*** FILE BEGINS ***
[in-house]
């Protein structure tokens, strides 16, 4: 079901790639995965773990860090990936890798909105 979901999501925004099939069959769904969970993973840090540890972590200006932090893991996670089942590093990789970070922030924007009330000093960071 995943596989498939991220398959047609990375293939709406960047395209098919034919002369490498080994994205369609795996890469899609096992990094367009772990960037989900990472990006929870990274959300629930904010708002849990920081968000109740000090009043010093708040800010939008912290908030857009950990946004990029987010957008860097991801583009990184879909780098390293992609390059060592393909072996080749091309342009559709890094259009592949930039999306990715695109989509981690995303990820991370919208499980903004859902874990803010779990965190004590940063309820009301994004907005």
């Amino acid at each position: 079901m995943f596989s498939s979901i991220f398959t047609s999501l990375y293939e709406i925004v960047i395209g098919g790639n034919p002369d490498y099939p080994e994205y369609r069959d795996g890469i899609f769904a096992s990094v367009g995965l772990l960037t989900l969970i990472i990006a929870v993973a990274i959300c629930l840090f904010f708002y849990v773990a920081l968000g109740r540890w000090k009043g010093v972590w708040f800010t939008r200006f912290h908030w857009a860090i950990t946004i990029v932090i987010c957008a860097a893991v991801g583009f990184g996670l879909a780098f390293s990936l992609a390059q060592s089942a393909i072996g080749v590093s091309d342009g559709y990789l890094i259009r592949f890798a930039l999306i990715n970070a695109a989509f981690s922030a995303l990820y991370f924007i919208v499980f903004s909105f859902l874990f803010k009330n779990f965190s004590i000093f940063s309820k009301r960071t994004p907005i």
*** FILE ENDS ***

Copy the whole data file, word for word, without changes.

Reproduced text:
[in-house]
């Protein structure tokens, strides 16, 4: 079901790639995965773990860090990936890798909105 979901999501925004099939069959769904969970993973840090540890972590200006932090893991996670089942590093990789970070922030924007009330000093960071 995943596989498939991220398959047609990375293939709406960047395209098919034919002369490498080994994205369609795996890469899609096992990094367009772990960037989900990472990006929870990274959300629930904010708002849990920081968000109740000090009043010093708040800010939008912290908030857009950990946004990029987010957008860097991801583009990184879909780098390293992609390059060592393909072996080749091309342009559709890094259009592949930039999306990715695109989509981690995303990820991370919208499980903004859902874990803010779990965190004590940063309820009301994004907005």
């Amino acid at each position: 079901m995943f596989s498939s979901i991220f398959t047609s999501l990375y293939e709406i925004v960047i395209g098919g790639n034919p002369d490498y099939p080994e994205y369609r069959d795996g890469i899609f769904a096992s990094v367009g995965l772990l960037t989900l969970i990472i990006a929870v993973a990274i959300c629930l840090f904010f708002y849990v773990a920081l968000g109740r540890w000090k009043g010093v972590w708040f800010t939008r200006f912290h908030w857009a860090i950990t946004i990029v932090i987010c957008a860097a893991v991801g583009f990184g996670l879909a780098f390293s990936l992609a390059q060592s089942a393909i072996g080749v590093s091309d342009g559709y990789l890094i259009r592949f890798a930039l999306i990715n970070a695109a989509f981690s922030a995303l990820y991370f924007i919208v499980f903004s909105f859902l874990f803010k009330n779990f965190s004590i000093f940063s309820k009301r960071t994004p907005i």